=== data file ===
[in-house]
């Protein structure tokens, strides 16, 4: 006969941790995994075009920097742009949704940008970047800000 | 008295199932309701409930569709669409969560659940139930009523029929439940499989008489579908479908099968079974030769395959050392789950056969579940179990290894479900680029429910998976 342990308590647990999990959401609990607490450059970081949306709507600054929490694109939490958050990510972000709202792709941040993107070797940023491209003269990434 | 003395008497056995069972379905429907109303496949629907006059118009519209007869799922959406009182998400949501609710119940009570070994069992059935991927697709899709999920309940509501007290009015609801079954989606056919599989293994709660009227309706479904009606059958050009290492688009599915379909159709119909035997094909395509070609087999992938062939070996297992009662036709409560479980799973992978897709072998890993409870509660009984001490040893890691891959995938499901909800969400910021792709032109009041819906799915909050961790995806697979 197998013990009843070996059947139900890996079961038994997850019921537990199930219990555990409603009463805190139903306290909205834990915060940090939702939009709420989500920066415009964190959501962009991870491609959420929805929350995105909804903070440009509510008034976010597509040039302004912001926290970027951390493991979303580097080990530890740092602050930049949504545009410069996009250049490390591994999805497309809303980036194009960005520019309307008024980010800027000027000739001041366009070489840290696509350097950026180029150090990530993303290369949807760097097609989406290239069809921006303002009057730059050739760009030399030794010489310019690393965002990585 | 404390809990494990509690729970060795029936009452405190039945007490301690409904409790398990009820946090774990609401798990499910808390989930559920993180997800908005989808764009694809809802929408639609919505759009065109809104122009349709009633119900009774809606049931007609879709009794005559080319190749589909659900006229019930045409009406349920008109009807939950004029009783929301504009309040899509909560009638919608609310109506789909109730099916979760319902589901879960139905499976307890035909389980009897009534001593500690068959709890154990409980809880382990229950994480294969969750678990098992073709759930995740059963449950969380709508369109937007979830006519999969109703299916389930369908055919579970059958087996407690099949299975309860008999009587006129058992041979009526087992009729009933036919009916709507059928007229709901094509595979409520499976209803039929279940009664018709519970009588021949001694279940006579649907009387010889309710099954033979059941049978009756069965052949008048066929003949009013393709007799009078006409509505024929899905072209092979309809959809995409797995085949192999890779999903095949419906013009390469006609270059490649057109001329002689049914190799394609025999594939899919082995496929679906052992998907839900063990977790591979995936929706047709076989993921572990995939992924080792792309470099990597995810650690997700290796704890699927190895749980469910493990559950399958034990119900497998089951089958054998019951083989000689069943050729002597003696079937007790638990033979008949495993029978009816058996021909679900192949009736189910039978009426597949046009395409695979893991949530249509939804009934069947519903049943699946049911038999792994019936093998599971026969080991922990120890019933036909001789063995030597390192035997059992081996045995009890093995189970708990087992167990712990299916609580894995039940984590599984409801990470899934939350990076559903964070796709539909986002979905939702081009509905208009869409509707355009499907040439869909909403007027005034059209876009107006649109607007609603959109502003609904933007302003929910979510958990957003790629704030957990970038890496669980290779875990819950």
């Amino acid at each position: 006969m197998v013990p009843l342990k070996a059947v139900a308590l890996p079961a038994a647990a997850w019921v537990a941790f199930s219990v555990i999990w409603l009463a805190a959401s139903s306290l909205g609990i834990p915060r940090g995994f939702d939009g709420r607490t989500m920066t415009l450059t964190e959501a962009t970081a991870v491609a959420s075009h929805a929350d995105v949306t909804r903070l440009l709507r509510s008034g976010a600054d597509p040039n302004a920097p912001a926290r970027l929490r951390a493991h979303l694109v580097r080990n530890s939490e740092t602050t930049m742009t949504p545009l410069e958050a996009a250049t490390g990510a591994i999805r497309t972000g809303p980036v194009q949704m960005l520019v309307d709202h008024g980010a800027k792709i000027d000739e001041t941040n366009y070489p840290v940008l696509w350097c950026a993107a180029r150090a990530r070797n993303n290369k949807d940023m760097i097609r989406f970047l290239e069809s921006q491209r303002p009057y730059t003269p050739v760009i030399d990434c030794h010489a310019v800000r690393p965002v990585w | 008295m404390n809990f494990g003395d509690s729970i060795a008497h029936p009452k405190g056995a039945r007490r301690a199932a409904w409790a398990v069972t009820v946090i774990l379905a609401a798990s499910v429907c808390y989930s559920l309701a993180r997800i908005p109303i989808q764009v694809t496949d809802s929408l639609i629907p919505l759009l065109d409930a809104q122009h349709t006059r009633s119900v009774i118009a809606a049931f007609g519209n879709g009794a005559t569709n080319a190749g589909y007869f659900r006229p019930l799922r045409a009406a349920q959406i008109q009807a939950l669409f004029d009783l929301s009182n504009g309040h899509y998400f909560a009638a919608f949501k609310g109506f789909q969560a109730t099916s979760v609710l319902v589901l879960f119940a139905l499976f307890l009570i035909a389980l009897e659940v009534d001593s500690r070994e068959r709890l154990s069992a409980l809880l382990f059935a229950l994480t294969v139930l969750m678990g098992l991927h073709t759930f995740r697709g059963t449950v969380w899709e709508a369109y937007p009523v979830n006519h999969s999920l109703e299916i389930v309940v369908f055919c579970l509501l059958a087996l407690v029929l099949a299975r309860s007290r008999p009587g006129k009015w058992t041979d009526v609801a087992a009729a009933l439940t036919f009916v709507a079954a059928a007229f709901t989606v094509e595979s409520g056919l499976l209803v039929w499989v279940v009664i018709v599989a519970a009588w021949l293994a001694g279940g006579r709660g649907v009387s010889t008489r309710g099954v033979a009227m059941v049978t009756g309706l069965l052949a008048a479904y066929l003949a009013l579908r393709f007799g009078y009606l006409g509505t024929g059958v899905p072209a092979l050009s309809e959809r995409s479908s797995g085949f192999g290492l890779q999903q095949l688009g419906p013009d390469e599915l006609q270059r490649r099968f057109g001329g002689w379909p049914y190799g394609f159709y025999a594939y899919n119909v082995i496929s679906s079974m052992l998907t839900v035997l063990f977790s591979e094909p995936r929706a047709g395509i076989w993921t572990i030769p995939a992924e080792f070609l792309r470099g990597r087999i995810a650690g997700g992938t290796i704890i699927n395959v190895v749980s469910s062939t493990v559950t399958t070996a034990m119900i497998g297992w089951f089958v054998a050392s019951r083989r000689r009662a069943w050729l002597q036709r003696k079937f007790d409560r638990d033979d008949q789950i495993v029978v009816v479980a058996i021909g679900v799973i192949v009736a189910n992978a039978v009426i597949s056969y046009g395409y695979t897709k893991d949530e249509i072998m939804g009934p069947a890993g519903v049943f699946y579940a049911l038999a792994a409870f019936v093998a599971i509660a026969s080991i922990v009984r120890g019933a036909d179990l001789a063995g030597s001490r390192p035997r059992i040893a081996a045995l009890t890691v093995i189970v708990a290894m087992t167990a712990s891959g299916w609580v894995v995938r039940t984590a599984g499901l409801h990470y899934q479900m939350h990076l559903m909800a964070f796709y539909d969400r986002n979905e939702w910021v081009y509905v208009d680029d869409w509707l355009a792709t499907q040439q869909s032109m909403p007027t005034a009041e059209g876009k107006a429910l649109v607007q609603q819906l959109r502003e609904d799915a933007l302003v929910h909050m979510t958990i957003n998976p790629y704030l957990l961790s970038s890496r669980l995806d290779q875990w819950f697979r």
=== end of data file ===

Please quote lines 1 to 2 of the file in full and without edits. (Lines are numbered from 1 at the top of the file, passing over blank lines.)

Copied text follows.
[in-house]
């Protein structure tokens, strides 16, 4: 006969941790995994075009920097742009949704940008970047800000 | 008295199932309701409930569709669409969560659940139930009523029929439940499989008489579908479908099968079974030769395959050392789950056969579940179990290894479900680029429910998976 342990308590647990999990959401609990607490450059970081949306709507600054929490694109939490958050990510972000709202792709941040993107070797940023491209003269990434 | 003395008497056995069972379905429907109303496949629907006059118009519209007869799922959406009182998400949501609710119940009570070994069992059935991927697709899709999920309940509501007290009015609801079954989606056919599989293994709660009227309706479904009606059958050009290492688009599915379909159709119909035997094909395509070609087999992938062939070996297992009662036709409560479980799973992978897709072998890993409870509660009984001490040893890691891959995938499901909800969400910021792709032109009041819906799915909050961790995806697979 197998013990009843070996059947139900890996079961038994997850019921537990199930219990555990409603009463805190139903306290909205834990915060940090939702939009709420989500920066415009964190959501962009991870491609959420929805929350995105909804903070440009509510008034976010597509040039302004912001926290970027951390493991979303580097080990530890740092602050930049949504545009410069996009250049490390591994999805497309809303980036194009960005520019309307008024980010800027000027000739001041366009070489840290696509350097950026180029150090990530993303290369949807760097097609989406290239069809921006303002009057730059050739760009030399030794010489310019690393965002990585 | 404390809990494990509690729970060795029936009452405190039945007490301690409904409790398990009820946090774990609401798990499910808390989930559920993180997800908005989808764009694809809802929408639609919505759009065109809104122009349709009633119900009774809606049931007609879709009794005559080319190749589909659900006229019930045409009406349920008109009807939950004029009783929301504009309040899509909560009638919608609310109506789909109730099916979760319902589901879960139905499976307890035909389980009897009534001593500690068959709890154990409980809880382990229950994480294969969750678990098992073709759930995740059963449950969380709508369109937007979830006519999969109703299916389930369908055919579970059958087996407690099949299975309860008999009587006129058992041979009526087992009729009933036919009916709507059928007229709901094509595979409520499976209803039929279940009664018709519970009588021949001694279940006579649907009387010889309710099954033979059941049978009756069965052949008048066929003949009013393709007799009078006409509505024929899905072209092979309809959809995409797995085949192999890779999903095949419906013009390469006609270059490649057109001329002689049914190799394609025999594939899919082995496929679906052992998907839900063990977790591979995936929706047709076989993921572990995939992924080792792309470099990597995810650690997700290796704890699927190895749980469910493990559950399958034990119900497998089951089958054998019951083989000689069943050729002597003696079937007790638990033979008949495993029978009816058996021909679900192949009736189910039978009426597949046009395409695979893991949530249509939804009934069947519903049943699946049911038999792994019936093998599971026969080991922990120890019933036909001789063995030597390192035997059992081996045995009890093995189970708990087992167990712990299916609580894995039940984590599984409801990470899934939350990076559903964070796709539909986002979905939702081009509905208009869409509707355009499907040439869909909403007027005034059209876009107006649109607007609603959109502003609904933007302003929910979510958990957003790629704030957990970038890496669980290779875990819950």